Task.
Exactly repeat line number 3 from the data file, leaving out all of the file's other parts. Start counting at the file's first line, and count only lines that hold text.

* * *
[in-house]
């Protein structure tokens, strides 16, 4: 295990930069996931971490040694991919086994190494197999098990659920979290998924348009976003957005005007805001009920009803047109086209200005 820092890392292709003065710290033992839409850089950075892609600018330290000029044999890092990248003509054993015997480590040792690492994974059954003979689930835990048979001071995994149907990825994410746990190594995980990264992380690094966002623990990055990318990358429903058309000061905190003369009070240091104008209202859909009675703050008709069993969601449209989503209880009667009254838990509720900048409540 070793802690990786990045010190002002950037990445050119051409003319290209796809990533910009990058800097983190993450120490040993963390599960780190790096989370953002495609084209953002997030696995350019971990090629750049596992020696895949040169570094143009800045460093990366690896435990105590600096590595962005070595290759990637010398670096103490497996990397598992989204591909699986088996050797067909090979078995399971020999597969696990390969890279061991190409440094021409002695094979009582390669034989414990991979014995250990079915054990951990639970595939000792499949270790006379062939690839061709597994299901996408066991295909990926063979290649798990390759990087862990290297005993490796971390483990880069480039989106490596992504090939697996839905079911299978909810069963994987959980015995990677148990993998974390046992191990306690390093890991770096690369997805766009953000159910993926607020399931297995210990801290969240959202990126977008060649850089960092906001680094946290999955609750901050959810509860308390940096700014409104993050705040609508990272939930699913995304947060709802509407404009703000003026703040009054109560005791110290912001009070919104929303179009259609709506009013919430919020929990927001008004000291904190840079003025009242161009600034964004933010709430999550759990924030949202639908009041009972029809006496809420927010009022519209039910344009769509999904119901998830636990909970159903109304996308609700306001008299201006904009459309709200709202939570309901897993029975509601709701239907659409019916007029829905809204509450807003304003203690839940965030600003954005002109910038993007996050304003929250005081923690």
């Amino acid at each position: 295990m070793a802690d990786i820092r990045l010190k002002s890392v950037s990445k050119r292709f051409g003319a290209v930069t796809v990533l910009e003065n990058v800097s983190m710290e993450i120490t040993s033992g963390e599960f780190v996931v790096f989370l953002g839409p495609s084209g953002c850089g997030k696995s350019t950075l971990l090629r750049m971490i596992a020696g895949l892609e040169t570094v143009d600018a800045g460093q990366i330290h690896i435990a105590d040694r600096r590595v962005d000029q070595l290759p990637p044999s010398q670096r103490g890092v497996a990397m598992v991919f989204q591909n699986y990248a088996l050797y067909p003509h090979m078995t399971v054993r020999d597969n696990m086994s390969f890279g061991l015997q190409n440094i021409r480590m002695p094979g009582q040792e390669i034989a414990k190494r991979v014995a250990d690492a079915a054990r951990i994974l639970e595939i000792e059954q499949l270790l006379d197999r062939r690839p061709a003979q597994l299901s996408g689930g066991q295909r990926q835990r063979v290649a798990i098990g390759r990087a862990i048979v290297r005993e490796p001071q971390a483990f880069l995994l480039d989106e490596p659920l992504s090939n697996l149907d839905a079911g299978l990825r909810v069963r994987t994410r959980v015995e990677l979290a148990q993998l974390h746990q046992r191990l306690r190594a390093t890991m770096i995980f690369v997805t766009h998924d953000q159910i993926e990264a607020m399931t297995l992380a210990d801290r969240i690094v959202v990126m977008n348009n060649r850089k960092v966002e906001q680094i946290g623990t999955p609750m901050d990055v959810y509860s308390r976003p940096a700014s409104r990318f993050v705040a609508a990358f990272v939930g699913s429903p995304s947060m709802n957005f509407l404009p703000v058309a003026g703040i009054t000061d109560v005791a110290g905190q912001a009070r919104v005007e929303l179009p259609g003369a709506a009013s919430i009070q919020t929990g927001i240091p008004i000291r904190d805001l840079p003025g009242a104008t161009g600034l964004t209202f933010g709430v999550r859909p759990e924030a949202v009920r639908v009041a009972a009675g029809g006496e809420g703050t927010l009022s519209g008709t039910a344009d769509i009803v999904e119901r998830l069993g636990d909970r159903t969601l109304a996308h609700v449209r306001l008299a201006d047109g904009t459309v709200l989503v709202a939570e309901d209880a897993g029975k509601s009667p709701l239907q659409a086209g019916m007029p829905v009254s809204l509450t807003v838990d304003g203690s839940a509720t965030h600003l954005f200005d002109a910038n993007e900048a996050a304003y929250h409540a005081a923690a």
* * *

């Amino acid at each position: 295990m070793a802690d990786i820092r990045l010190k002002s890392v950037s990445k050119r292709f051409g003319a290209v930069t796809v990533l910009e003065n990058v800097s983190m710290e993450i120490t040993s033992g963390e599960f780190v996931v790096f989370l953002g839409p495609s084209g953002c850089g997030k696995s350019t950075l971990l090629r750049m971490i596992a020696g895949l892609e040169t570094v143009d600018a800045g460093q990366i330290h690896i435990a105590d040694r600096r590595v962005d000029q070595l290759p990637p044999s010398q670096r103490g890092v497996a990397m598992v991919f989204q591909n699986y990248a088996l050797y067909p003509h090979m078995t399971v054993r020999d597969n696990m086994s390969f890279g061991l015997q190409n440094i021409r480590m002695p094979g009582q040792e390669i034989a414990k190494r991979v014995a250990d690492a079915a054990r951990i994974l639970e595939i000792e059954q499949l270790l006379d197999r062939r690839p061709a003979q597994l299901s996408g689930g066991q295909r990926q835990r063979v290649a798990i098990g390759r990087a862990i048979v290297r005993e490796p001071q971390a483990f880069l995994l480039d989106e490596p659920l992504s090939n697996l149907d839905a079911g299978l990825r909810v069963r994987t994410r959980v015995e990677l979290a148990q993998l974390h746990q046992r191990l306690r190594a390093t890991m770096i995980f690369v997805t766009h998924d953000q159910i993926e990264a607020m399931t297995l992380a210990d801290r969240i690094v959202v990126m977008n348009n060649r850089k960092v966002e906001q680094i946290g623990t999955p609750m901050d990055v959810y509860s308390r976003p940096a700014s409104r990318f993050v705040a609508a990358f990272v939930g699913s429903p995304s947060m709802n957005f509407l404009p703000v058309a003026g703040i009054t000061d109560v005791a110290g905190q912001a009070r919104v005007e929303l179009p259609g003369a709506a009013s919430i009070q919020t929990g927001i240091p008004i000291r904190d805001l840079p003025g009242a104008t161009g600034l964004t209202f933010g709430v999550r859909p759990e924030a949202v009920r639908v009041a009972a009675g029809g006496e809420g703050t927010l009022s519209g008709t039910a344009d769509i009803v999904e119901r998830l069993g636990d909970r159903t969601l109304a996308h609700v449209r306001l008299a201006d047109g904009t459309v709200l989503v709202a939570e309901d209880a897993g029975k509601s009667p709701l239907q659409a086209g019916m007029p829905v009254s809204l509450t807003v838990d304003g203690s839940a509720t965030h600003l954005f200005d002109a910038n993007e900048a996050a304003y929250h409540a005081a923690a």